Some people may benefit from joining support groups designed for people subject to stigma based on identity or life events, such as LGBTQI or health recovery groups.
Some groups help deal with the stigma of feeling lonely. This includes shared activity groups where people talk “shoulder to shoulder” rather than face to face, such as Men’s Sheds.
Groups focused on education, shared discussion, or exercise are particularly good for friendship and alleviating loneliness among older people.
While online options abound for connecting, it’s important to avoid activities which increase loneliness, such as passive scrolling, unsolicited broadcasting, or escapist substituting of digital communities for physical ones.
Interactive online contact and online groups that help us organise in-person catch ups (such as WhatsApp, Facebook or Meetup) are more effective.
Beating emotional loneliness
To beat emotional loneliness, the focus should be on deepening existing relationships.
It’s essential to spend high quality, meaningful time with a few good quality friends (or even one).
It might mean repairing damage, and apologising in a considered and respectful manner if you did or said something wrong.
Sometimes it just requires the effort of checking in more regularly. Organisations like RUOK provide sensitive, step-by-step suggestions on how to do this.
Online contact and videoconferencing can help maintain intimate partner and family connections, as it did during lockdown. It’s particularly helpful for older people and migrants, but less so for younger people already saturated in online social media connections.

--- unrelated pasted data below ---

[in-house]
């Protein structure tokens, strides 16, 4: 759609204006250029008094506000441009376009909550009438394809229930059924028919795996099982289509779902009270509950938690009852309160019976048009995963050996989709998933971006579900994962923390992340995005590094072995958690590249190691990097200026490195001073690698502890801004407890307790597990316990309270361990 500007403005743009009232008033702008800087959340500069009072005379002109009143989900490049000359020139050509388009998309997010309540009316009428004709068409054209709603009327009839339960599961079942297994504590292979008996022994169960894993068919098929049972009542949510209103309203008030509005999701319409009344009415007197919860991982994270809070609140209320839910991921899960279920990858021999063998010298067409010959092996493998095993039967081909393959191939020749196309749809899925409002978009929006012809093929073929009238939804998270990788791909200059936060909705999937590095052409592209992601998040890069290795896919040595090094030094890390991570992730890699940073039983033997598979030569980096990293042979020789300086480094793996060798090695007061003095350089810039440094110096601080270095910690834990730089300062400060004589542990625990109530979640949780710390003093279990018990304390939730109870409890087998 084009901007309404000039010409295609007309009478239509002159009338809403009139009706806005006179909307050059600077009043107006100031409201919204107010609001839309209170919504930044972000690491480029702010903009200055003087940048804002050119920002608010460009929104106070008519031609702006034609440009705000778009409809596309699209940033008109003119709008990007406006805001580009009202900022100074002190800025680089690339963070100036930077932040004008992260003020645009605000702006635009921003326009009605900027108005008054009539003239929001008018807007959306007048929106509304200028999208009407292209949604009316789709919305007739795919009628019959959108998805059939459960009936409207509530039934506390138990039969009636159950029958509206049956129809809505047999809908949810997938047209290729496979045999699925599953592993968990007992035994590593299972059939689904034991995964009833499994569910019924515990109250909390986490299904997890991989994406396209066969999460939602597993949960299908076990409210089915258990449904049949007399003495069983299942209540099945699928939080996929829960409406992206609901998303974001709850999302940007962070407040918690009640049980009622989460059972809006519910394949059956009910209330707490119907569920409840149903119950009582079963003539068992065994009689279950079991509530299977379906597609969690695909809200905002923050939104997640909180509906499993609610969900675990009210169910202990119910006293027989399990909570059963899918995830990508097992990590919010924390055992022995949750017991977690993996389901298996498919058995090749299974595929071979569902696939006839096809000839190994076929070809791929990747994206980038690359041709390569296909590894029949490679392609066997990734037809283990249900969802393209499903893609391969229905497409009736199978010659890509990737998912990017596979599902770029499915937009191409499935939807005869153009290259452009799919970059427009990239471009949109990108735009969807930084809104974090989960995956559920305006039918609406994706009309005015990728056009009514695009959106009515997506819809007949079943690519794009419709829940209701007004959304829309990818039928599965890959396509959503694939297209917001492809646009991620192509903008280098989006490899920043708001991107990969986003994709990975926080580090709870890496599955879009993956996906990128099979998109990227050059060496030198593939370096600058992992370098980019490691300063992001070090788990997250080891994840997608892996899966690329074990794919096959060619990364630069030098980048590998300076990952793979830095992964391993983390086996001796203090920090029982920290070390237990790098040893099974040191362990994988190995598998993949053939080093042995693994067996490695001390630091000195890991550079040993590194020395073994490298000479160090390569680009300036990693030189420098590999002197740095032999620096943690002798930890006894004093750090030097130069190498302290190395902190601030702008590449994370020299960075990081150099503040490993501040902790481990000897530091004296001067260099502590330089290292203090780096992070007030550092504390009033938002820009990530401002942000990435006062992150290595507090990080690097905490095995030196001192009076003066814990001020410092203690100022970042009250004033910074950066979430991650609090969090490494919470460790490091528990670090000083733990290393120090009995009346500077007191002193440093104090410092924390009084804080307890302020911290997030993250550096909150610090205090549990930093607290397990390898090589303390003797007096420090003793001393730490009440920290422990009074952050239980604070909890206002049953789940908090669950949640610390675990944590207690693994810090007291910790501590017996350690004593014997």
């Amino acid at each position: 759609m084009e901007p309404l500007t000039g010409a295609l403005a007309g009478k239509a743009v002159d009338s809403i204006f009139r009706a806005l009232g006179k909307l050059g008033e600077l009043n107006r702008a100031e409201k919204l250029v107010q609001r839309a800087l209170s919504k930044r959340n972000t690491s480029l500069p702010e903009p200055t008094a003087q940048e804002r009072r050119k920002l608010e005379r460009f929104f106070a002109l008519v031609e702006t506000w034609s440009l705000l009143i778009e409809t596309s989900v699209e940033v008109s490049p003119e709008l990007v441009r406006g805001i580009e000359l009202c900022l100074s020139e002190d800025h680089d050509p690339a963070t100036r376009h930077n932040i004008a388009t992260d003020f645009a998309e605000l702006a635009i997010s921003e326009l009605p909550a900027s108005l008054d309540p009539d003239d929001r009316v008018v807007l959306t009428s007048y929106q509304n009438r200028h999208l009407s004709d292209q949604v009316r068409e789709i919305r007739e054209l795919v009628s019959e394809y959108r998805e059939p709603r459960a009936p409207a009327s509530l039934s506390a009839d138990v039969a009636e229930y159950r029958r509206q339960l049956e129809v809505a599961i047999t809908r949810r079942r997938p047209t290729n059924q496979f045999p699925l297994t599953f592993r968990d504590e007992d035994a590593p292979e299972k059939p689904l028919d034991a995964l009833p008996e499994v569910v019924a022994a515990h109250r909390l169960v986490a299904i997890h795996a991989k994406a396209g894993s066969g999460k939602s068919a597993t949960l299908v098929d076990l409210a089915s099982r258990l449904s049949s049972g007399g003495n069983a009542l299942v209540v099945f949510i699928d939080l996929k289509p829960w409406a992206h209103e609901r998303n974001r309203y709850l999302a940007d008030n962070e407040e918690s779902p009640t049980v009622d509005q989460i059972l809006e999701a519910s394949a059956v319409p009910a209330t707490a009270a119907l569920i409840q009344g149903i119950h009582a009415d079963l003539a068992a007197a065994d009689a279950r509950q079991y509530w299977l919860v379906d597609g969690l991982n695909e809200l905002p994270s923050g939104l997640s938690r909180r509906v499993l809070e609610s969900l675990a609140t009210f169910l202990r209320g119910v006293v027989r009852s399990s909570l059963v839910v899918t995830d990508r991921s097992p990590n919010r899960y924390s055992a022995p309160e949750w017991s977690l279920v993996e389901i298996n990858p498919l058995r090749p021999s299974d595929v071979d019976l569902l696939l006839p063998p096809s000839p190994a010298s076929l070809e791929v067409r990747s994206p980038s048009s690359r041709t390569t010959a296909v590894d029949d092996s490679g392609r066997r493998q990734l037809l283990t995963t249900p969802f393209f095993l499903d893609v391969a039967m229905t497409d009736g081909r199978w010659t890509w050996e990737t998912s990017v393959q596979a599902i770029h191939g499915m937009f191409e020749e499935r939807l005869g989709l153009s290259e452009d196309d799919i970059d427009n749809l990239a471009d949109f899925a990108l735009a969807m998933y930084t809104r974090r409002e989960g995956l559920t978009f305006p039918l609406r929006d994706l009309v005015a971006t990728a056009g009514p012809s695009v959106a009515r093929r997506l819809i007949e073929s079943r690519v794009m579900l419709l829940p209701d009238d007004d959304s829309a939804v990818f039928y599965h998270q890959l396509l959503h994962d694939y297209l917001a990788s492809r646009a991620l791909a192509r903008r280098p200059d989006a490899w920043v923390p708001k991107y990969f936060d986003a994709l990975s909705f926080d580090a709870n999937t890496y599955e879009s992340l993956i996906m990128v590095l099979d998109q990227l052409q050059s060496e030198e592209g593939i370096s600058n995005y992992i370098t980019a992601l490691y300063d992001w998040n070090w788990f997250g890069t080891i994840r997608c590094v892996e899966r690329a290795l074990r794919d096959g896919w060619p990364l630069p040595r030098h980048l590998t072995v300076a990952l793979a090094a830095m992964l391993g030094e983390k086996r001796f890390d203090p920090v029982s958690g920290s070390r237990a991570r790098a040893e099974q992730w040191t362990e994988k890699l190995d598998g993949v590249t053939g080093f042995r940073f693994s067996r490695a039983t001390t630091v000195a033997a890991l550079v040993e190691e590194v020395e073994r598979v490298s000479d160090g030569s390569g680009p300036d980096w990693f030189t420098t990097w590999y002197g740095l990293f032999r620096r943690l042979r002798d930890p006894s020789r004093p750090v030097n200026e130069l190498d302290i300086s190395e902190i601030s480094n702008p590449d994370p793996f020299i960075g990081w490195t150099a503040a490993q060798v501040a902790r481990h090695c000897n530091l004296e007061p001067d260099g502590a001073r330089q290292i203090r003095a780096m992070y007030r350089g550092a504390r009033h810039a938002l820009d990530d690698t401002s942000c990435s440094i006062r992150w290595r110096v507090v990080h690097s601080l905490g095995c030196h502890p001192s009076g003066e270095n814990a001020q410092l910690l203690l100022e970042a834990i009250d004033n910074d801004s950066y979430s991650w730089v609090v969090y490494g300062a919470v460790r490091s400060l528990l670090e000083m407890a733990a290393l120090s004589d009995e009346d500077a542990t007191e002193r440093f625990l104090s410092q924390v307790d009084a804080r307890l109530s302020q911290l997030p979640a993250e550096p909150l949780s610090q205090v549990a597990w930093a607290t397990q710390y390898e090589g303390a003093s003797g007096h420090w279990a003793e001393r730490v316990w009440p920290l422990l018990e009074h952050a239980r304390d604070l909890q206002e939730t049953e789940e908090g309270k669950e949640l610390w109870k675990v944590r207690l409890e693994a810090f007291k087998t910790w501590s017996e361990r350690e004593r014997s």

Some people may also need help from a professional psychologist, counsellor, or support group to process increased social anxiety, particularly after COVID lockdown.
Such support can reduce emotional loneliness by helping us process social situations more positively and be more realistic (and less anxious) about our friendship options.
Read more: Don't be fooled, loneliness affects men too
Ending wrong or ‘toxic’ friendships
In reflecting on our friendships, we may decide to end any that have become particularly toxic.
Where possible, we should be kind, explain this, and avoid ghosting, as this can be highly traumatic to those who are ghosted and de-sensitise us to others’ feelings if we do it regularly.
Before doing so, we should be careful we don’t just need a break to rebuild energy and habits of interactions.
We should be especially careful with ending long-term friendships. Quality relationships take time, shared history, and involve natural ups and downs – especially in a pandemic. We should look to renegotiate rather than end them wherever possible.
Take time, and seek counselling or another friend’s advice. Since listening is key to friendship, maybe ask yourself – have you heard everything they’re trying to say?
Roger Patulny does not work for, consult, own shares in or receive funding from any company or organisation that would benefit from this article, and has disclosed no relevant affiliations beyond their academic appointment.
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This content was originally published by The Conversation. Original publishers retain all rights. It appears here for a limited time before automated archiving. By The Conversation